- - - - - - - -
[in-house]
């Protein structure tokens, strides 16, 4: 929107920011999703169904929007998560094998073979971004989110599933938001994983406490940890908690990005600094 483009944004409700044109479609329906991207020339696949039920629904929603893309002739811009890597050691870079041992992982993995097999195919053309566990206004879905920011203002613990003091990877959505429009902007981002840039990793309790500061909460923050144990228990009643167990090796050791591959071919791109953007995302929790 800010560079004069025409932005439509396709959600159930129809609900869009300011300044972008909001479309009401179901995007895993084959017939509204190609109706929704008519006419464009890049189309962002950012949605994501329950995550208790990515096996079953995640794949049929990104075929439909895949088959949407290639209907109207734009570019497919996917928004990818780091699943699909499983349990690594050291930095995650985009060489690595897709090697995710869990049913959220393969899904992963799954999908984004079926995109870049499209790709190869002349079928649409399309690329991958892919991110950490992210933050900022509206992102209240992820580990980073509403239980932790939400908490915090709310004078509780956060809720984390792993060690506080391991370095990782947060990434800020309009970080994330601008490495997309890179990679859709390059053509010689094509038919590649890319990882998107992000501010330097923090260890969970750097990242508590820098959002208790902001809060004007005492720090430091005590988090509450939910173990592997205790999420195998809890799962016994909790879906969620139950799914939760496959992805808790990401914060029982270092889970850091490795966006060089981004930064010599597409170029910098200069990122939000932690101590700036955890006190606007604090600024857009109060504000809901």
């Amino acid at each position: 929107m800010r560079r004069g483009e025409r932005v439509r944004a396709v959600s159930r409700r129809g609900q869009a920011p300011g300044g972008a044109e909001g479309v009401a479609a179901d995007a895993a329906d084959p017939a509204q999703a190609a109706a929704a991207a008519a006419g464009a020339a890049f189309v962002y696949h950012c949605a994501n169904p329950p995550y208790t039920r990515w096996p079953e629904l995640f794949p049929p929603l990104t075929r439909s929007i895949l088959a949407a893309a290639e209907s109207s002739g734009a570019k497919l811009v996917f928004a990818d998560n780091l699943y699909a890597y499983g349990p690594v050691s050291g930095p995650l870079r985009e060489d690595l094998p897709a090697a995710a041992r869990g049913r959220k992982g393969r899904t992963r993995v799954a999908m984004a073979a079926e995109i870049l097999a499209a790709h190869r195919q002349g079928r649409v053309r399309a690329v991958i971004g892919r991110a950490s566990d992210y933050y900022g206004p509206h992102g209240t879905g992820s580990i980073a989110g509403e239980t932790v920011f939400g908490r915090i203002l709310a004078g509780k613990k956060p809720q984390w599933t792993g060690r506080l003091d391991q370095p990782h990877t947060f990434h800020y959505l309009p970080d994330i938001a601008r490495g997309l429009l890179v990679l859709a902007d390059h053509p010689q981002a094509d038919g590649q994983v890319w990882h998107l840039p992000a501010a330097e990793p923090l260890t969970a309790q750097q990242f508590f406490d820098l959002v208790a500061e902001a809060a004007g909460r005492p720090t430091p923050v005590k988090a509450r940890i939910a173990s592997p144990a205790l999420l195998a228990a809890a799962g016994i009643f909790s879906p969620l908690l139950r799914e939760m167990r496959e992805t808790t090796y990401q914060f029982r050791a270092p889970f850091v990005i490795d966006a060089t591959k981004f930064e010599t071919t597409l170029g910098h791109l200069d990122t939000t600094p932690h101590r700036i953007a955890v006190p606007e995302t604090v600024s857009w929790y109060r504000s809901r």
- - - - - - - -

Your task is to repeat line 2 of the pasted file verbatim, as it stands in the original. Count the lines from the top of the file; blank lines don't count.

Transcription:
């Protein structure tokens, strides 16, 4: 929107920011999703169904929007998560094998073979971004989110599933938001994983406490940890908690990005600094 483009944004409700044109479609329906991207020339696949039920629904929603893309002739811009890597050691870079041992992982993995097999195919053309566990206004879905920011203002613990003091990877959505429009902007981002840039990793309790500061909460923050144990228990009643167990090796050791591959071919791109953007995302929790 800010560079004069025409932005439509396709959600159930129809609900869009300011300044972008909001479309009401179901995007895993084959017939509204190609109706929704008519006419464009890049189309962002950012949605994501329950995550208790990515096996079953995640794949049929990104075929439909895949088959949407290639209907109207734009570019497919996917928004990818780091699943699909499983349990690594050291930095995650985009060489690595897709090697995710869990049913959220393969899904992963799954999908984004079926995109870049499209790709190869002349079928649409399309690329991958892919991110950490992210933050900022509206992102209240992820580990980073509403239980932790939400908490915090709310004078509780956060809720984390792993060690506080391991370095990782947060990434800020309009970080994330601008490495997309890179990679859709390059053509010689094509038919590649890319990882998107992000501010330097923090260890969970750097990242508590820098959002208790902001809060004007005492720090430091005590988090509450939910173990592997205790999420195998809890799962016994909790879906969620139950799914939760496959992805808790990401914060029982270092889970850091490795966006060089981004930064010599597409170029910098200069990122939000932690101590700036955890006190606007604090600024857009109060504000809901």